President Trump laid out his legislative priorities Tuesday in an interview with Fox Business — first up is health care, followed by tax reform:

"I have to do healthcare first... all of that saving [from health care] goes into the tax, if you don't do that you can't put any of the savings into the tax cut and tax reform."

Meanwhile, the AP reports that the White House is designing a "two-for-one deal" on infrastructure: $1 trillion in spending paired with regulatory cuts.

Why it matters: Trumpcare is still a long way from passing, and the timeline for tax reform is quietly being pushed back. Infrastructure may actually be the easiest sell politically, but it's caught up in a legislative logjam that won't be broken so long as health care is in the way.

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Updated 17 mins ago - Politics & Policy

Biden enters final stretch with huge cash advantage over Trump

Democratic presidential nominee Joe Biden in Wilmington, Delaware, on Monday. Photo: Drew Angerer/Getty Images

Democratic presidential nominee Joe Biden had $177.3 million in the bank at the end of September, per the latest Federal Election Commission filings.

Why it matters: President Trump's re-election campaign reported having $63.1 million in the bank at the end of last month.

Updated 29 mins ago - Politics & Policy

Coronavirus dashboard

Illustration: Aïda Amer/Axios

  1. Politics: Americans feel Trump's sickness makes him harder to trustFlorida breaks record for in-person early voting — McConnell urges White House not to strike stimulus deal before election — Republican senators defend Fauci as Trump escalates attacks.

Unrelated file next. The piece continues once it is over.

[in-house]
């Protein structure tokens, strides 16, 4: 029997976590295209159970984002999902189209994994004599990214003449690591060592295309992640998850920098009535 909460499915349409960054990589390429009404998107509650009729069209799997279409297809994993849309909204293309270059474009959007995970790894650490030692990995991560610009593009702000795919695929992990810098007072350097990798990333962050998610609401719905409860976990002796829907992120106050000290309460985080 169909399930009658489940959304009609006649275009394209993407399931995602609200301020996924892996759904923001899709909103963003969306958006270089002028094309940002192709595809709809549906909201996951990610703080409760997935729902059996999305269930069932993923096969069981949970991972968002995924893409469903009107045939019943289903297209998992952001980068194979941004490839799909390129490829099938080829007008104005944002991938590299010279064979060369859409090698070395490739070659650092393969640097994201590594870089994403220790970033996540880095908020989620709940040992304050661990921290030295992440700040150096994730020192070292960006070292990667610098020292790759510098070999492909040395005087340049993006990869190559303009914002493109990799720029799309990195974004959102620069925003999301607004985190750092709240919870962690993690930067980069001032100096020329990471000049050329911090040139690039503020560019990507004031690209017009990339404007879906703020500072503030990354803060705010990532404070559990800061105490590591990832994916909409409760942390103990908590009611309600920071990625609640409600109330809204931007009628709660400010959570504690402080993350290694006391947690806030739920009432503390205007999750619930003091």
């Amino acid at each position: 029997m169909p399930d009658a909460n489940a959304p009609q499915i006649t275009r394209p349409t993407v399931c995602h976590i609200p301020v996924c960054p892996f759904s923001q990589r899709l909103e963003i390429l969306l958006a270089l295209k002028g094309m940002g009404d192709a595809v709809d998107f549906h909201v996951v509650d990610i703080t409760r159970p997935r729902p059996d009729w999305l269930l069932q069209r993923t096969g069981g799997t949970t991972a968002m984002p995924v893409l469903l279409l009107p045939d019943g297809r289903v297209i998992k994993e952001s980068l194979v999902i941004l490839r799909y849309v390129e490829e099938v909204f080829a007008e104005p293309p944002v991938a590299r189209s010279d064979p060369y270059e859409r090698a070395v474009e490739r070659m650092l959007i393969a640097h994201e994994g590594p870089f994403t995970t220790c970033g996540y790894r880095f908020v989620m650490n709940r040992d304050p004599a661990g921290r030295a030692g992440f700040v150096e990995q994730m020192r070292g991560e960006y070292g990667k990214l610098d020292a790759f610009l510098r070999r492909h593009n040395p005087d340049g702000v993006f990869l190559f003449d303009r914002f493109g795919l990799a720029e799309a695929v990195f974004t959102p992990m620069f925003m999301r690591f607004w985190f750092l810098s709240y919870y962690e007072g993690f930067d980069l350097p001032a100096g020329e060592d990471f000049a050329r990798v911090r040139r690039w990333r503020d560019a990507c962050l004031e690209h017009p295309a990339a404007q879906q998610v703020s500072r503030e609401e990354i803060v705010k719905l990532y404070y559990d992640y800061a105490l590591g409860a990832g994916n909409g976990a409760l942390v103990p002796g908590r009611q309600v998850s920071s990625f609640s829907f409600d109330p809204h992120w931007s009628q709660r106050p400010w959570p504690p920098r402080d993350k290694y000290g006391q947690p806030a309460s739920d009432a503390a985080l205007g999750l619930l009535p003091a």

2. Health: The next wave is gaining steam.
  3. Education: Schools haven't become hotspots — University of Michigan students ordered to shelter-in-place.
  4. World: Ireland moving back into lockdown — Argentina becomes 5th country to report 1 million infections.

Court allows North Carolina mail-in ballots deadline extension

An absentee ballot election worker stuffs ballot applications at the Mecklenburg County Board of Elections office in Charlotte, North Carolina, in September. Photo: Logan Cyrus/AFP via Getty Images

North Carolina can accept absentee ballots that are postmarked Nov. 3 on Election Day until Nov. 12, a federal appeals court decided Tuesday in a 12-3 majority ruling.

Why it matters: The 4th Circuit Court of Appeals' ruling against state and national Republican leaders settles a lawsuit brought by a group representing retirees, and it could see scores of additional votes counted in the key battleground state.